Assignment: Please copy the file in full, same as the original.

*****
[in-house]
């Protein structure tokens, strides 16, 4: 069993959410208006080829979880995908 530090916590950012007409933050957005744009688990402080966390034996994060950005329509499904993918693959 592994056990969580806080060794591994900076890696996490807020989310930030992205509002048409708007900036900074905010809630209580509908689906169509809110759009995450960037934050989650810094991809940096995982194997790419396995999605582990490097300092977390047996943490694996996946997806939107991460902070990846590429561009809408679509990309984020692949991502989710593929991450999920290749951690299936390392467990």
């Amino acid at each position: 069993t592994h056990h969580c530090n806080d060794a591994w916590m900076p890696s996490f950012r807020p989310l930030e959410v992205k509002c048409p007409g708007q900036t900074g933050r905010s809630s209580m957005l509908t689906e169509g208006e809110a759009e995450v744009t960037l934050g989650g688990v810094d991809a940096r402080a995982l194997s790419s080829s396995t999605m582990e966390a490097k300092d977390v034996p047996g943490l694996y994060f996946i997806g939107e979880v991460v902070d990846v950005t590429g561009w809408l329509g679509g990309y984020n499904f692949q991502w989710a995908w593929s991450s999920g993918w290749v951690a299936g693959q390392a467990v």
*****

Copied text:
[in-house]
């Protein structure tokens, strides 16, 4: 069993959410208006080829979880995908 530090916590950012007409933050957005744009688990402080966390034996994060950005329509499904993918693959 592994056990969580806080060794591994900076890696996490807020989310930030992205509002048409708007900036900074905010809630209580509908689906169509809110759009995450960037934050989650810094991809940096995982194997790419396995999605582990490097300092977390047996943490694996996946997806939107991460902070990846590429561009809408679509990309984020692949991502989710593929991450999920290749951690299936390392467990």
């Amino acid at each position: 069993t592994h056990h969580c530090n806080d060794a591994w916590m900076p890696s996490f950012r807020p989310l930030e959410v992205k509002c048409p007409g708007q900036t900074g933050r905010s809630s209580m957005l509908t689906e169509g208006e809110a759009e995450v744009t960037l934050g989650g688990v810094d991809a940096r402080a995982l194997s790419s080829s396995t999605m582990e966390a490097k300092d977390v034996p047996g943490l694996y994060f996946i997806g939107e979880v991460v902070d990846v950005t590429g561009w809408l329509g679509g990309y984020n499904f692949q991502w989710a995908w593929s991450s999920g993918w290749v951690a299936g693959q390392a467990v």